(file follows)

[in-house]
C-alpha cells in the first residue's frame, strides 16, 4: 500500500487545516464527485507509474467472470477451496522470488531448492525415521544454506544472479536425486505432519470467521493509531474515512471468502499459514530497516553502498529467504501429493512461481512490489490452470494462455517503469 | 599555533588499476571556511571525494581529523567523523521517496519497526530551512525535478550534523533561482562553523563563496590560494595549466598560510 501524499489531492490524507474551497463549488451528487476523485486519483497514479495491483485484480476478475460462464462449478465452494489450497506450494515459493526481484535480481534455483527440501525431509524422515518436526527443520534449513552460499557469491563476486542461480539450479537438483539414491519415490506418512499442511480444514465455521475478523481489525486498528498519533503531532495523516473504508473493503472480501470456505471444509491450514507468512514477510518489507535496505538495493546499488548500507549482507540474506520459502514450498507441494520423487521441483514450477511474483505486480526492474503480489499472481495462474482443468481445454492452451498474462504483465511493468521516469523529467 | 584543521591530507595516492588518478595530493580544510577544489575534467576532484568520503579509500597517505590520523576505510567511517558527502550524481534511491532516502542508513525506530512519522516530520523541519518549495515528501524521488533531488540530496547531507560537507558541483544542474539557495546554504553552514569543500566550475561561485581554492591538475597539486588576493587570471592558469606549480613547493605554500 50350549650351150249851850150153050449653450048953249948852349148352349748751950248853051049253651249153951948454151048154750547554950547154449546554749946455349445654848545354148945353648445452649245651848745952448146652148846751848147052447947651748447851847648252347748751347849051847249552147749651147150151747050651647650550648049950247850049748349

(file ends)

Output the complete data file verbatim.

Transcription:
[in-house]
C-alpha cells in the first residue's frame, strides 16, 4: 500500500487545516464527485507509474467472470477451496522470488531448492525415521544454506544472479536425486505432519470467521493509531474515512471468502499459514530497516553502498529467504501429493512461481512490489490452470494462455517503469 | 599555533588499476571556511571525494581529523567523523521517496519497526530551512525535478550534523533561482562553523563563496590560494595549466598560510 501524499489531492490524507474551497463549488451528487476523485486519483497514479495491483485484480476478475460462464462449478465452494489450497506450494515459493526481484535480481534455483527440501525431509524422515518436526527443520534449513552460499557469491563476486542461480539450479537438483539414491519415490506418512499442511480444514465455521475478523481489525486498528498519533503531532495523516473504508473493503472480501470456505471444509491450514507468512514477510518489507535496505538495493546499488548500507549482507540474506520459502514450498507441494520423487521441483514450477511474483505486480526492474503480489499472481495462474482443468481445454492452451498474462504483465511493468521516469523529467 | 584543521591530507595516492588518478595530493580544510577544489575534467576532484568520503579509500597517505590520523576505510567511517558527502550524481534511491532516502542508513525506530512519522516530520523541519518549495515528501524521488533531488540530496547531507560537507558541483544542474539557495546554504553552514569543500566550475561561485581554492591538475597539486588576493587570471592558469606549480613547493605554500 50350549650351150249851850150153050449653450048953249948852349148352349748751950248853051049253651249153951948454151048154750547554950547154449546554749946455349445654848545354148945353648445452649245651848745952448146652148846751848147052447947651748447851847648252347748751347849051847249552147749651147150151747050651647650550648049950247850049748349